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Published On: Sat, May 12th, 2018

Software Engineer Produces Free Guide to Stop Bitcoin Hacks

Bitcoin hacking is a problem. A huge problem in fact. The world woke up to how widespread Bitcoin hacking was when the Mt. Gox bitcoin exchange, based in Tokyo, was hacked in 2014 and 850,000 bitcoins were stolen.

The Mt. Gox hack was the biggest in history… so far, but there have been countless other high profile crypto hacks happening on an all too regular basis. By the end of 2017, some $400 million worth of funds were stolen from the $3.7 billion raised in ICOs between 2015 and 2017. Bitfloor had 24000 bitcoins stolen from a hack. Bitstamp had 19,000 BTC stolen from a hack and in August 2016, Bitfinex was hacked and 120,000 bitcoins stolen.

photo https://en.bitcoin.it/wiki/Main_Page

The difficulty with blockchain technology is that it is still very much an unknown quantity. If it’s possible to hack big exchanges, then it is possible to hack anyone and steal their Bitcoins. Well, one guy is trying to change all that.

Coin Safety is the brainchild of George Schiro, a software engineer working in the field of digital identity management. A holder of Bitcoin himself since January 2014, George researched a simple yet fool proof solution to the increasing number of hacks of digital currencies.

The release of his MakeCoinSafe.com guide provides the broadest DIY procedure yet to preventing hacks. The easy to follow steps ensure the safety of digital wallets and prevents hacking of any kind. Designed for those already holding a cryptocurrency, George Schiro’s guide provides a way to have your own private bank, where the money is secure and in your possession 100% of the time. You are no longer at the mercy of any bitcoin exchange. Believe it or not, coin safety boils down to writing several words on a piece of paper and keeping it in a safe place.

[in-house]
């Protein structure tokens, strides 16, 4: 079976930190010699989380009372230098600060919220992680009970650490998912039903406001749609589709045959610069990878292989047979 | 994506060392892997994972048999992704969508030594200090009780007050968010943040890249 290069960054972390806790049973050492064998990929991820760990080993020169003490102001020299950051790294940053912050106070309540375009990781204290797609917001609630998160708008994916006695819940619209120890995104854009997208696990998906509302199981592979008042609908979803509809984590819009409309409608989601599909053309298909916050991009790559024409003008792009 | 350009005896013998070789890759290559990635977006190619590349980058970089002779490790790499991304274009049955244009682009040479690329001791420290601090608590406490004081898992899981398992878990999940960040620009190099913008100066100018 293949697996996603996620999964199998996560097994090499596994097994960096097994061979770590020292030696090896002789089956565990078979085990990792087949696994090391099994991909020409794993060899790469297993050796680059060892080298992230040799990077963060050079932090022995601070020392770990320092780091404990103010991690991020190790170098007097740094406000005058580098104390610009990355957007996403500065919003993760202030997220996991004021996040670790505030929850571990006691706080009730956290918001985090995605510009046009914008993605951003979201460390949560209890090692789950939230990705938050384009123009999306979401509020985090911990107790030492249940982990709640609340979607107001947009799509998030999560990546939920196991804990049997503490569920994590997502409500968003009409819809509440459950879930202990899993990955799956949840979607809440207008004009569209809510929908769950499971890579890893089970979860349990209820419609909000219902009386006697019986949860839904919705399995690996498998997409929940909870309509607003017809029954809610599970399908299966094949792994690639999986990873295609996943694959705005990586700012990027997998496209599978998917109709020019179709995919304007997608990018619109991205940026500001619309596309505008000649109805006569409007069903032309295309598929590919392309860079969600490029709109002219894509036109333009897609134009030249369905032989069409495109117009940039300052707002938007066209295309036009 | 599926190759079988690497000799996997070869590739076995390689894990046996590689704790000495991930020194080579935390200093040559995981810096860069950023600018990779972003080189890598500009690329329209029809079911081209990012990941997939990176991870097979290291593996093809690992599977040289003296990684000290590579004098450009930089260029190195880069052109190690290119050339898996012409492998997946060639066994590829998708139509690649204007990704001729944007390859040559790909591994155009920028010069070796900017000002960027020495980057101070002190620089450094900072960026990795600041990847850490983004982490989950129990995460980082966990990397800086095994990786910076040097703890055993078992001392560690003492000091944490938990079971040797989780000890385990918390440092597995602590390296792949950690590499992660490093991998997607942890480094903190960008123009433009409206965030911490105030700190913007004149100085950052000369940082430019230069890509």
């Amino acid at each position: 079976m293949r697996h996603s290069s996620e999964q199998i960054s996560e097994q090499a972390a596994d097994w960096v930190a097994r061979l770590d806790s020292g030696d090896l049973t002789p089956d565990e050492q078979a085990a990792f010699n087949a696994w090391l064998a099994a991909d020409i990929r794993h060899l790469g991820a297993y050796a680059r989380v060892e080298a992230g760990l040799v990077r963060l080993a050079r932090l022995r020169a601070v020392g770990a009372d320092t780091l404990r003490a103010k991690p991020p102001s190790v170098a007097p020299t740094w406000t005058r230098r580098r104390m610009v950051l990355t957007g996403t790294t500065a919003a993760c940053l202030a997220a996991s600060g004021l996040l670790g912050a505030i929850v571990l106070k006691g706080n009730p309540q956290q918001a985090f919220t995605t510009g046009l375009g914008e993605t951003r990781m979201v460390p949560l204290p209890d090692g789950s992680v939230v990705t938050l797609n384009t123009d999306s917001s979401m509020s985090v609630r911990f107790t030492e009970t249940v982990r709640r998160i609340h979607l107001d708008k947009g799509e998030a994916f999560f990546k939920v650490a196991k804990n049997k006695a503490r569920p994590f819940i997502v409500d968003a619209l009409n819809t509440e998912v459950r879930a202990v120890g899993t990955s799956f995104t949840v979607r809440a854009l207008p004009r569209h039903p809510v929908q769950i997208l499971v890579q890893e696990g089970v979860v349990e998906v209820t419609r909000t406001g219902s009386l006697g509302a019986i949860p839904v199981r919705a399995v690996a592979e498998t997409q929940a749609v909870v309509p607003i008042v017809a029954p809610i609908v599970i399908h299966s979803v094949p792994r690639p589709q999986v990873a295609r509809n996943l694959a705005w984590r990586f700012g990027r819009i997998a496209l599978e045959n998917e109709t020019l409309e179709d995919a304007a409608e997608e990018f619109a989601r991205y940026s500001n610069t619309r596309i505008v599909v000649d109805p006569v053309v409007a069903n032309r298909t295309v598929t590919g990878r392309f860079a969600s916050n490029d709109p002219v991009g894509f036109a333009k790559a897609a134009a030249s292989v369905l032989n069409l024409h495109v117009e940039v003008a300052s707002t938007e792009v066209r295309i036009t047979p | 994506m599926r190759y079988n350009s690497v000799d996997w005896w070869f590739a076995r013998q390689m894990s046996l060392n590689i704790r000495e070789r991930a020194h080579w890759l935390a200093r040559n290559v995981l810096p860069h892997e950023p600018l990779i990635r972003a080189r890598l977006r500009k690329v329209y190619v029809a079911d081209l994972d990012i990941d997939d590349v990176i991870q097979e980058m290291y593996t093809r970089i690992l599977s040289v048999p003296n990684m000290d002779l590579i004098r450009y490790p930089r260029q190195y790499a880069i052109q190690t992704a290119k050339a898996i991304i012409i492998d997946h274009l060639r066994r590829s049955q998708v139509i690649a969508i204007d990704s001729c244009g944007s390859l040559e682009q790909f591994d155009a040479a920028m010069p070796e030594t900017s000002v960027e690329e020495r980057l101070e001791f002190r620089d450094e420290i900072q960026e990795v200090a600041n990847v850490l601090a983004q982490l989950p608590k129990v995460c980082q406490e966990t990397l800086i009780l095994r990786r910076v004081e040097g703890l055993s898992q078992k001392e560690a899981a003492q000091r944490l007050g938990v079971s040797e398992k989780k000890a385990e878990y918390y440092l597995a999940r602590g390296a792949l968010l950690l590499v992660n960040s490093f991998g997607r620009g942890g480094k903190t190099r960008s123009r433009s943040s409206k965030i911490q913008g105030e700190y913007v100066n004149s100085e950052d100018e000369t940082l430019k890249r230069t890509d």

Although designed for coin holders rather day traders of Bitcoin and other cryptocurrencies – and for those who already know what Bitcoin is – the guide offers much for the majority of Bitcoin owners.

Hacking is seen as one of the biggest obstacles to cryptocurrencies being taken seriously by the public at large as an alternative to fiat money. Security in the blockchain world is yet to be fully developed. The world is still very much in its infancy as far as blockchain and cryptocurrencies are concerned. The security measures being implemented are not catching up quickly enough with blockchain developers.

With the number of ICOs increasing and the amount raised by ICOs so far this year ($6.3 billion) already surpassing last year’s $5.6 billion total, the public appetite for all things crypto is certainly not waning. Security is increasing and that is helping with crypto uptake in general. But it’s good that George Schiro provides his free guide to prevent hacking, since it can be prevented and should be prevented.

Author: Jacob Maslow

About the Author

- Outside contributors to the Dispatch are always welcome to offer their unique voices, contradictory opinions or presentation of information not included on the site.

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